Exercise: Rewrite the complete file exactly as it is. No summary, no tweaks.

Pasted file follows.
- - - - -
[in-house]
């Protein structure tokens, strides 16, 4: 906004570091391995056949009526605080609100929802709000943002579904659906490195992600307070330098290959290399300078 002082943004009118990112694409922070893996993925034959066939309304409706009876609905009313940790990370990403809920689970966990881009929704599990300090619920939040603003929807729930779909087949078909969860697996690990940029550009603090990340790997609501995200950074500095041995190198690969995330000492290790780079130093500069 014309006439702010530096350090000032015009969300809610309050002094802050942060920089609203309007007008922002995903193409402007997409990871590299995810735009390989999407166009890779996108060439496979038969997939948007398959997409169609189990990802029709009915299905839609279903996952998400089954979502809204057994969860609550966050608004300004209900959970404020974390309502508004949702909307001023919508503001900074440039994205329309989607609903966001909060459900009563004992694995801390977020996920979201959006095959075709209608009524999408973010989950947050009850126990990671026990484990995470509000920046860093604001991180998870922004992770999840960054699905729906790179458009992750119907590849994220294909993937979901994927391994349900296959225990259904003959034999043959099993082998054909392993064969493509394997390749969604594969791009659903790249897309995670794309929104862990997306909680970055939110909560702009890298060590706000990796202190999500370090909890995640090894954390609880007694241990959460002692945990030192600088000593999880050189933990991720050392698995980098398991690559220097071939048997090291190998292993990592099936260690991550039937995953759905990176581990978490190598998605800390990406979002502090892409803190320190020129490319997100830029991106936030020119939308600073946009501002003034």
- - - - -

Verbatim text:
[in-house]
């Protein structure tokens, strides 16, 4: 906004570091391995056949009526605080609100929802709000943002579904659906490195992600307070330098290959290399300078 002082943004009118990112694409922070893996993925034959066939309304409706009876609905009313940790990370990403809920689970966990881009929704599990300090619920939040603003929807729930779909087949078909969860697996690990940029550009603090990340790997609501995200950074500095041995190198690969995330000492290790780079130093500069 014309006439702010530096350090000032015009969300809610309050002094802050942060920089609203309007007008922002995903193409402007997409990871590299995810735009390989999407166009890779996108060439496979038969997939948007398959997409169609189990990802029709009915299905839609279903996952998400089954979502809204057994969860609550966050608004300004209900959970404020974390309502508004949702909307001023919508503001900074440039994205329309989607609903966001909060459900009563004992694995801390977020996920979201959006095959075709209608009524999408973010989950947050009850126990990671026990484990995470509000920046860093604001991180998870922004992770999840960054699905729906790179458009992750119907590849994220294909993937979901994927391994349900296959225990259904003959034999043959099993082998054909392993064969493509394997390749969604594969791009659903790249897309995670794309929104862990997306909680970055939110909560702009890298060590706000990796202190999500370090909890995640090894954390609880007694241990959460002692945990030192600088000593999880050189933990991720050392698995980098398991690559220097071939048997090291190998292993990592099936260690991550039937995953759905990176581990978490190598998605800390990406979002502090892409803190320190020129490319997100830029991106936030020119939308600073946009501002003034």